any time that it lacks subject-matter jurisdiction, the court
must dismiss the action”). Unlike a motion to dismiss
for failure to state a claim under Rule 12(b)(6),
“where subject matter jurisdiction is challenged under
Rule 12(b)(1)[, ] . . . the plaintiff has the burden of
proving jurisdiction in order to survive the motion.”
RMI Titanium Co. v. Westinghouse Elec. Corp., 78
F.3d 1125, 1134 (6th Cir. 1996) (quoting Rogers v.
Stratton Indus., 798 F.2d 913, 915 (6th Cir. 1986)).
12(b)(1) motions fall into two categories: “facial
attacks and factual attacks.” United States v.
Ritchie, 15 F.3d 592, 598 (6th Cir. 1994). “A
facial attack is a challenge to the sufficiency of
the pleading itself.” Id. In considering
whether jurisdiction has been established on the face of the
pleading, “the court must take the material allegations
of the [pleading] as true and construed in the light most
favorable to the nonmoving party.” Id. (citing
Scheuer v. Rhodes, 416 U.S. 232, 235-37 (1974)).
“A factual attack, on the other hand, is not a
challenge to the sufficiency of the pleading's
allegations, but a challenge to the factual existence of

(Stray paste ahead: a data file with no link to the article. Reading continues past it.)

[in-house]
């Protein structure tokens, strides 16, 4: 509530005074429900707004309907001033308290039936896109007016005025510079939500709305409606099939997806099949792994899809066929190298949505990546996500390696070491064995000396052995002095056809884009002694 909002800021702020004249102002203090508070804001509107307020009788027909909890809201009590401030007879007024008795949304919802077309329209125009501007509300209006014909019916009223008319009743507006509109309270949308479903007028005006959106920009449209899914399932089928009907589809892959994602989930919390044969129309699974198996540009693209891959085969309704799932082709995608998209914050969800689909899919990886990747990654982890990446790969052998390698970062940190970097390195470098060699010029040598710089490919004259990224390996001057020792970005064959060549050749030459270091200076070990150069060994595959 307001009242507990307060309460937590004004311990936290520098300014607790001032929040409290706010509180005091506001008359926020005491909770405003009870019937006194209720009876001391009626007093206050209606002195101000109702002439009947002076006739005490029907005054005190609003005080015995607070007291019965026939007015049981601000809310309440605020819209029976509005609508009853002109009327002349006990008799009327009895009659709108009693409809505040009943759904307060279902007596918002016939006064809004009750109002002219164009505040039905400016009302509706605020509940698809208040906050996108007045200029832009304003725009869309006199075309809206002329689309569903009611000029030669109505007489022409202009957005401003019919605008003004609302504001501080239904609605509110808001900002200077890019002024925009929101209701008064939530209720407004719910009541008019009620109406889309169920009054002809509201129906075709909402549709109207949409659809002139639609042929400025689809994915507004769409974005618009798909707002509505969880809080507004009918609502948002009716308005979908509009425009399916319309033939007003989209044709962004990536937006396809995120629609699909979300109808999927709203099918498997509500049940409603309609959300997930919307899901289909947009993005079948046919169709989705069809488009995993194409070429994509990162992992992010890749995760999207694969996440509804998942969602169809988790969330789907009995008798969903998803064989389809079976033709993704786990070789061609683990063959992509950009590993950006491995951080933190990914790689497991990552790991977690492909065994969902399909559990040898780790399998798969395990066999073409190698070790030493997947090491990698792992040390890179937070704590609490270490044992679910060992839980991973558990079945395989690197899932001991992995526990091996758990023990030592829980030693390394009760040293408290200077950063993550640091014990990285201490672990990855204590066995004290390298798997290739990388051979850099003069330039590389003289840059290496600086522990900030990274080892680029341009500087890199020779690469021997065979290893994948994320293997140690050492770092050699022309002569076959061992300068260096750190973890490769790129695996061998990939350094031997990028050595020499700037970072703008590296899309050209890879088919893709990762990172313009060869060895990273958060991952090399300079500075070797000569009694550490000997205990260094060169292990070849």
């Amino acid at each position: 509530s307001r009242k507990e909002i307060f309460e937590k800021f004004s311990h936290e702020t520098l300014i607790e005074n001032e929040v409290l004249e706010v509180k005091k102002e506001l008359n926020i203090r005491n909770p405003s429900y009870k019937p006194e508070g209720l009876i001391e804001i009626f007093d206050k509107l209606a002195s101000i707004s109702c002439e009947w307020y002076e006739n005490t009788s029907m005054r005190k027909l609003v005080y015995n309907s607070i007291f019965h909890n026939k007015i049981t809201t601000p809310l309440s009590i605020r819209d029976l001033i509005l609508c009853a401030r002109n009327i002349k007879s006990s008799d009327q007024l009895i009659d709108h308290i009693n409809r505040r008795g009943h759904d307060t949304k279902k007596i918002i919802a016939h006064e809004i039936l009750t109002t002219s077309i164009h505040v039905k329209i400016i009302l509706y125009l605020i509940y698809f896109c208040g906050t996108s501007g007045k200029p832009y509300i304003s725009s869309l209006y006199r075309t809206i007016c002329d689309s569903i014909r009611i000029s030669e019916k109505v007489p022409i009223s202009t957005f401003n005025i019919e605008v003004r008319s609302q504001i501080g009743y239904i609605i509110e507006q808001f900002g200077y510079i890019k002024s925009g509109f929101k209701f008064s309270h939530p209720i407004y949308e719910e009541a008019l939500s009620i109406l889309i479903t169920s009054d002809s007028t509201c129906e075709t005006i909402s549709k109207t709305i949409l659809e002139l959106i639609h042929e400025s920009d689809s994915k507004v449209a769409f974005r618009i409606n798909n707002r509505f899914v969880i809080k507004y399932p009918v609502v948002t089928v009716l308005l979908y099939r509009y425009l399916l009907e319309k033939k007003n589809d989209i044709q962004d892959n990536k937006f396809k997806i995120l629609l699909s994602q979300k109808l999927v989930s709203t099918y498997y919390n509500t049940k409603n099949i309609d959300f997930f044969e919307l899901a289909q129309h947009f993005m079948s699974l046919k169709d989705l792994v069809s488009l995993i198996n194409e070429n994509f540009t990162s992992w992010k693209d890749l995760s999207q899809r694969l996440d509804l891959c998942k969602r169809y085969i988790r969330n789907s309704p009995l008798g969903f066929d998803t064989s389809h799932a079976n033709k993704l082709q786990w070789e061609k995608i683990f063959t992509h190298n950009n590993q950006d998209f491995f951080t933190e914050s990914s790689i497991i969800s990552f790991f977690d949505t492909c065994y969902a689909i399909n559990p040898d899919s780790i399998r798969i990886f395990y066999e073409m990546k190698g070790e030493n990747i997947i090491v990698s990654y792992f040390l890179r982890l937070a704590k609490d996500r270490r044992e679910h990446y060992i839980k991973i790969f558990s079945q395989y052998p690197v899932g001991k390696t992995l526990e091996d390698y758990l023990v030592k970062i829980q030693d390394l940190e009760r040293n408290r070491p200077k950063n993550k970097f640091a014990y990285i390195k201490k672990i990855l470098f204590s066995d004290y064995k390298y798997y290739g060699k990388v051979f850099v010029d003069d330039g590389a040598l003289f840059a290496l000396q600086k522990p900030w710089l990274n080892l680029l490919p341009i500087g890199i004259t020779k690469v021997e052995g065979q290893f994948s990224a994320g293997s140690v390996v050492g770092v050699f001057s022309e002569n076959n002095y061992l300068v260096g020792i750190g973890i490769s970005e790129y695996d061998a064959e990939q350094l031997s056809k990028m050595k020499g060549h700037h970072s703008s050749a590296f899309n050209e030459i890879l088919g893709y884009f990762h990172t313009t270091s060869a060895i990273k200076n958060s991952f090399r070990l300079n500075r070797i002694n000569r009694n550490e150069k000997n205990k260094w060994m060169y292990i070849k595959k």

subject matter jurisdiction.” Id. In
considering whether jurisdiction has been proved as a matter
of fact, “a trial court has wide discretion to allow
affidavits, documents, and even a limited evidentiary hearing
to resolve disputed jurisdictional facts.” Ohio
Nat'l Life Ins. Co. v. United States, 922 F.2d 320,
325 (6th Cir. 1990). “Moreover, on the question of
subject matter jurisdiction the court is not limited to
jurisdictional allegations of the complaint but may properly
consider whatever evidence is submitted for the limited
purpose of ascertaining whether subject matter jurisdiction
exists.” Pryor Oil Co., Inc. v. United
States, 299 F.Supp.2d 804, 807-808 (E.D. Tenn. 2003)
(citing Rogers, 798 F.2d at 915-16 (other citations
Federal Rule of Civil Procedure 12(b)(6)
Rule of Civil Procedure 8(a)(2) governs pleadings, and sets
out a liberal standard, requiring only “‘a short
and plain statement of the claim showing that the pleader is
entitled to relief, ' in order to ‘give the
[opposing party] fair notice of what the . . . claim is and
the grounds upon which it rests.'” Bell Atl.
Corp. v. Twombly, 550 U.S. 544, 555 (2007) (quoting
Conley v. Gibson, 355 U.S. 41, 47 (1957)). Detailed
factual allegations are not required, but a party's
“obligation to provide the ‘grounds' of his
‘entitle[ment] to relief' requires more than labels
and conclusions.” Twombly, 550 U.S. at 555.
“[A] formulaic recitation of the elements of a cause of
action will not do, ” neither will “‘naked
assertion[s]' devoid ...